Home   |  Issues  |  The Daily Star Home | Thursday, April 2, 2009

By F. Zakir and S. Mahfuz
Photo: Sazzad Ibne Sayed

Whenever I think I might have to leave the country someday, to pursue my dreams, I think about all the things I will miss dearly about my beloved Bangladesh, especially Dhaka. Among the many things that make living here so colorful, a significant breed that will make the top tiers will definitely be that community of people who meet and greet you, first thing in the morning to the last thing at night I talk of the rickshaw pullers, that clan of people with whom you have a love and hate relationship. They lead you to genjams, amusement, bemusement, and the likes. The lot constantly entertains me in my otherwise mundane life, while traveling to and from my destination. Below I have sketched the varieties of rickshaw pullers you are likely to have come across out in the streets.

The Grouch: This is a very common species of rickshaw puller who's well over 50. While you admit that with age cometh wisdom, experience, the whole package, (except of course, maybe- dashing good looks, and you don't count on Clint Eastwood lookalikes popping up) when you run into the elderly rickshaw puller, you will also know that with it, time delivers irritability, frequent unpredictable rises in blood pressure, and falls in patience and temper. With all due respect to the elderly, this is the type of rickshaw puller I fear and thus avoid the most. They are slow when you need them to go fast and more often than not, are in a sour mood. If asked politely "chacha, ektu jore chalan" they either completely ignore or shoot back a look of anger, sometimes even hatred (?)!

The Hopeless Romantic: Believe it or not, this type DOES exist. Especially if you are a girl, you may very well run into one today. To your bewilderment and confusion this Romeo will flirt with you, hit on you and in general try to impress you with his exceptional charming skills. One such occurrence was on a cloudy day when I didn't bring my umbrella. The rickshaw puller was this young chhokra. Suddenly out of nowhere it starts to rain in frenzy and I tell him to pull over and take out his waterproof porda. That's when his very romantic side gives in and he asks me "Apa, janen ei brishti ke ki bole?" (Do you know what they call this rain?) When I acknowledged ignorance and asked to be enlightened, his reply was "Hothat Brishti" (Sudden rain). Ahem. Apparently, name of a very romantic movie. As if this wasn't enough, what came next was more shocking. He asks, "Jhirjhir brishti ke ki bole janen Apa? Jhirjhir brishti ke bole Prem brishti" (Do you know what they call a drizzle? they call it Love rain) (!!!!!) As you can guess I didn't reply to anything else he said, as I was speechless throughout the rest of the ride.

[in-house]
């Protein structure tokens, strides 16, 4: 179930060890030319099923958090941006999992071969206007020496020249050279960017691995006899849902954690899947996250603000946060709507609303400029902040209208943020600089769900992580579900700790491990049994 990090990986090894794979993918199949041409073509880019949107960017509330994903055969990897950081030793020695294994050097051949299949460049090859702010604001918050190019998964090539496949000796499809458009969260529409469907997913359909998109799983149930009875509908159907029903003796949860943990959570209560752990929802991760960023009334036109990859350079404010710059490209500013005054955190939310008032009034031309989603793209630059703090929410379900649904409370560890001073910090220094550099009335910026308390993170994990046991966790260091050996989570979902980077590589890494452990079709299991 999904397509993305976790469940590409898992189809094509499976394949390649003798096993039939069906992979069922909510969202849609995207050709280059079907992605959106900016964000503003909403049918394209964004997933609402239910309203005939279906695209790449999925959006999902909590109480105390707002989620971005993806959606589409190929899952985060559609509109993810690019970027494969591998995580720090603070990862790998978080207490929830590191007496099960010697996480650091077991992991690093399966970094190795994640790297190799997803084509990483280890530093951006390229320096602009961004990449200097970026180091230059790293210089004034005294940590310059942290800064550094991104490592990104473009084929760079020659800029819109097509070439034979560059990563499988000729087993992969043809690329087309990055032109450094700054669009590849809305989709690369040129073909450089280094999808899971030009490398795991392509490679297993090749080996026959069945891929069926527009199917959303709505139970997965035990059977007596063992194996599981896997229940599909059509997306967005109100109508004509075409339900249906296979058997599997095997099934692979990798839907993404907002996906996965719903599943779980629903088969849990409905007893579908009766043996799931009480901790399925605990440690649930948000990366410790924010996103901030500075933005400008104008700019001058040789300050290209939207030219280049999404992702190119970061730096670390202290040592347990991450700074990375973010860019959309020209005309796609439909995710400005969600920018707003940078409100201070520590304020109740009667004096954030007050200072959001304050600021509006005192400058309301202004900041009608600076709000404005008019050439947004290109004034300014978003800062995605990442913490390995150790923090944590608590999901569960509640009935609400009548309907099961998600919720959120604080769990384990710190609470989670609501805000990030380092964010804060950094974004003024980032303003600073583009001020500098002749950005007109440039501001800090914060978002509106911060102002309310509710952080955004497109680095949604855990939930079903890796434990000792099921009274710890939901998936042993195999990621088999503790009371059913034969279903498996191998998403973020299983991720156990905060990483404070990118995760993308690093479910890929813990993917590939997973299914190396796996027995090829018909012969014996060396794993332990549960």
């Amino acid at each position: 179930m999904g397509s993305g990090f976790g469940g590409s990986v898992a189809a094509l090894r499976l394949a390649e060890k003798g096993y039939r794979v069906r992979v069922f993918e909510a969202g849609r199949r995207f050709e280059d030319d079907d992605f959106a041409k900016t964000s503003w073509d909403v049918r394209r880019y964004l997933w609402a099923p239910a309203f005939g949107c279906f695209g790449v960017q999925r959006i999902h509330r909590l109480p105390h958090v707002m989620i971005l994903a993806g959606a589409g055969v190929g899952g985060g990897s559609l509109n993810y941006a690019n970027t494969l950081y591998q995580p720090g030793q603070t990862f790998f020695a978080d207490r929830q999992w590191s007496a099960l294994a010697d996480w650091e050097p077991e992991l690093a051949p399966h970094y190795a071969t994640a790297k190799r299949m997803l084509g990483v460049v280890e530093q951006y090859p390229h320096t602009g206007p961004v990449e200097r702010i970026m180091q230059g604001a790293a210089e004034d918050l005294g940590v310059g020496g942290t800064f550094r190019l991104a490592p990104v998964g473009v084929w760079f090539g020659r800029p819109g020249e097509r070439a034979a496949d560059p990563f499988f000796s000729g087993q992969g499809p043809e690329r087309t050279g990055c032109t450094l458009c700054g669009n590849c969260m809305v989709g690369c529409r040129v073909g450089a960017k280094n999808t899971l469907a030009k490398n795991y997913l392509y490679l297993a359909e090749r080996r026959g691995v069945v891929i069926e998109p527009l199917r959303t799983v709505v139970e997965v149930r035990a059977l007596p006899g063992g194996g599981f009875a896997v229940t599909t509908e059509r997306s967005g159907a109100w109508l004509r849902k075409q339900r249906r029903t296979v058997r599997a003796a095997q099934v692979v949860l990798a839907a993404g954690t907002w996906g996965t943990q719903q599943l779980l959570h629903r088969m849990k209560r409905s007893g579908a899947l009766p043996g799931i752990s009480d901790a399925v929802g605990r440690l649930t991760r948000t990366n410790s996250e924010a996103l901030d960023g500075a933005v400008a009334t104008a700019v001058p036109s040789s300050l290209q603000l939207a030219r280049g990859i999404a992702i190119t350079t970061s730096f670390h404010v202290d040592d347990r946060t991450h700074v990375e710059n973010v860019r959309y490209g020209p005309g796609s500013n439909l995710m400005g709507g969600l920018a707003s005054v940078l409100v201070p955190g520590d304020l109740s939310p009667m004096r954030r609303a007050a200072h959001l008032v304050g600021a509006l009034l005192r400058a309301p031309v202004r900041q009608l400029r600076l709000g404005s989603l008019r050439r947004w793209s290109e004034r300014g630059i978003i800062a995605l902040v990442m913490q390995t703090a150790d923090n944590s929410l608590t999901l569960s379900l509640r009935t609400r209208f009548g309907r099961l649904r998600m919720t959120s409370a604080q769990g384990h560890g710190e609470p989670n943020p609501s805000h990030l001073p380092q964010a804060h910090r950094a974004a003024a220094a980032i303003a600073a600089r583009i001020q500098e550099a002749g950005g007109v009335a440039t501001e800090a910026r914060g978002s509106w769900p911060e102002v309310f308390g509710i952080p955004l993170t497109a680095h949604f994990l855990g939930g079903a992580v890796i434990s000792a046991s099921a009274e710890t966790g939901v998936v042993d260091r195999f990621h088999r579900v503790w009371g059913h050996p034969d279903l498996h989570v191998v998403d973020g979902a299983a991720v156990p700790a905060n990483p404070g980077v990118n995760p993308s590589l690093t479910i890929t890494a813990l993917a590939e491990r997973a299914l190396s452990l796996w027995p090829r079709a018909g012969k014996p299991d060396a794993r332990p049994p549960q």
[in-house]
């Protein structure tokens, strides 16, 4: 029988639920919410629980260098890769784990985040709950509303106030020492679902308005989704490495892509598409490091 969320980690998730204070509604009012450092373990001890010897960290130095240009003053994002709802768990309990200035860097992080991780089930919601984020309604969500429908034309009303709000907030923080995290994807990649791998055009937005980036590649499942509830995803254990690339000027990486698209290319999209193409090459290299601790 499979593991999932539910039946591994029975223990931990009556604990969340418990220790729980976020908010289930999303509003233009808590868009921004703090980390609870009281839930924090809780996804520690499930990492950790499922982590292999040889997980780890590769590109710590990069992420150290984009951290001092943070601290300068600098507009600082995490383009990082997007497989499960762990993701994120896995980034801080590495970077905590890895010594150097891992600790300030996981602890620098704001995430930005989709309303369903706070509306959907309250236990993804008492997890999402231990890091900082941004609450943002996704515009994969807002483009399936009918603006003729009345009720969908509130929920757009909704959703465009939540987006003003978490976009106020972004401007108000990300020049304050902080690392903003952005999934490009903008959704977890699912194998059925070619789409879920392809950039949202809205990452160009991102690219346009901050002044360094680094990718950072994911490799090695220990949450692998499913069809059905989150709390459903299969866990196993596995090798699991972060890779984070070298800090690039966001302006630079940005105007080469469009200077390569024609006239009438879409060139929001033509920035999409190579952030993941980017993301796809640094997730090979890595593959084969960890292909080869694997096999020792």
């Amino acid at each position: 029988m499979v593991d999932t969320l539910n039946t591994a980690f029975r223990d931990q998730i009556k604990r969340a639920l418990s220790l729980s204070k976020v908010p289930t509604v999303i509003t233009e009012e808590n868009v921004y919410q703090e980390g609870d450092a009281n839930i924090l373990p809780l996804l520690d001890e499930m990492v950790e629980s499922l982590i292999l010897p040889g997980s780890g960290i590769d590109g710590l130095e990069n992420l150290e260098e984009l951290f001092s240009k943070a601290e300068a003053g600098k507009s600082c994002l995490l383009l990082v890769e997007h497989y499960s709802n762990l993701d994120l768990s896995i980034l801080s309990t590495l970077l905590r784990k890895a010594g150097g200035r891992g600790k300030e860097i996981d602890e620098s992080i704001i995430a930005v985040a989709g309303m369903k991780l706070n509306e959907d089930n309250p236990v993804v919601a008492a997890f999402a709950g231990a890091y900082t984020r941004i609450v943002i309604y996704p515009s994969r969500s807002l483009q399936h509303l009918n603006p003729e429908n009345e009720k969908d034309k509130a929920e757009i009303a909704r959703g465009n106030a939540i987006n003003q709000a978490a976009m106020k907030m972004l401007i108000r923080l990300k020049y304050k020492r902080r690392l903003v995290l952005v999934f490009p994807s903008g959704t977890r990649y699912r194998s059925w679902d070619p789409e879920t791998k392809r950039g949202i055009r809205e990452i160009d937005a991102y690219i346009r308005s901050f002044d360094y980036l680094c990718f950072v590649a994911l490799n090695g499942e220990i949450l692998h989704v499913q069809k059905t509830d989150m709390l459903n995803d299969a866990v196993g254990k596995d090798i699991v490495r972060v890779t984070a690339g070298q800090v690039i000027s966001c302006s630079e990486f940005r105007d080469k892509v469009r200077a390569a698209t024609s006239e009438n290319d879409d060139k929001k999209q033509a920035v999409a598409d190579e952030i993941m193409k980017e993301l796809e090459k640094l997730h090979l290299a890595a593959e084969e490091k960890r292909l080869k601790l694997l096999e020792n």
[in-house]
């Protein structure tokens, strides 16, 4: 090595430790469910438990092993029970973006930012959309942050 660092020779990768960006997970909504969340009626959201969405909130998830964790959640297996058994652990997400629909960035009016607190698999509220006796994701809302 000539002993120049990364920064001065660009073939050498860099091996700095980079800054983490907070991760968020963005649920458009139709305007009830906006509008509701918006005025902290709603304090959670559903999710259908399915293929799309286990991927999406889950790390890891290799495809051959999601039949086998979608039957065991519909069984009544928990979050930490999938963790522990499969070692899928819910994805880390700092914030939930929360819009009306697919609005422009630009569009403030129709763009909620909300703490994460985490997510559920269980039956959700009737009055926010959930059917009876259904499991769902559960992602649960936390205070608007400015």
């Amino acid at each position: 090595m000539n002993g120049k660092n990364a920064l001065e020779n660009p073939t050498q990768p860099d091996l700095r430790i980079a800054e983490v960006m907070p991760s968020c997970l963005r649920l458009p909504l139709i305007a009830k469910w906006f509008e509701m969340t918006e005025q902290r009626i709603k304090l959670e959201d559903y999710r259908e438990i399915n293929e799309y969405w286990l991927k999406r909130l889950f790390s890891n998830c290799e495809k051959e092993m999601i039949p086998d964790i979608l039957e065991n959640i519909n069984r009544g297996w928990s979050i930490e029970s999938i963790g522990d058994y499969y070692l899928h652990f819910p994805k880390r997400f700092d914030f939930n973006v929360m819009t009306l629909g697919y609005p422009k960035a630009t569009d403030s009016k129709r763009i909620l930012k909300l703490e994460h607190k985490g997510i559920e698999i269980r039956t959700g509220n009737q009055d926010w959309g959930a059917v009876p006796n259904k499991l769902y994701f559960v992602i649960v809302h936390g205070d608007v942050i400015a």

A friend who accosted the same strain, told me how her rickshaw puller discussed the injustices of life on common people as him for around twenty minutes, then after reaching the destination, he asks for her phone number! She excused herself on grounds of not knowing him too well before dashing into the building.

The Ghowra/Stubborn: This is the rickshaw puller I have a match in the ring with. A contest arises, as to who is more ghowra/ghar tera (stubborn/stiff necked) then whom, the passenger vs. the rickshaw puller. Generally what happens is- you tell the rickshaw puller to take a shortcut because you want to catch this class you're already late for. He begins by turning a deaf year. He starts these loud voiced arguments that he knows Dhaka shohor better than you do and thus you aren't qualified to recommend routes. He implies he'd prefer it if you shut up and let him do his job. Accordingly he chooses this long bumpy complicated goli with ditches and potholes than the plain and simple route you recommended, hence losing you precious time. You get agitated and curse under your breath but to no avail. Once I had the misfortune of encountering one such ghowra rickshaw puller.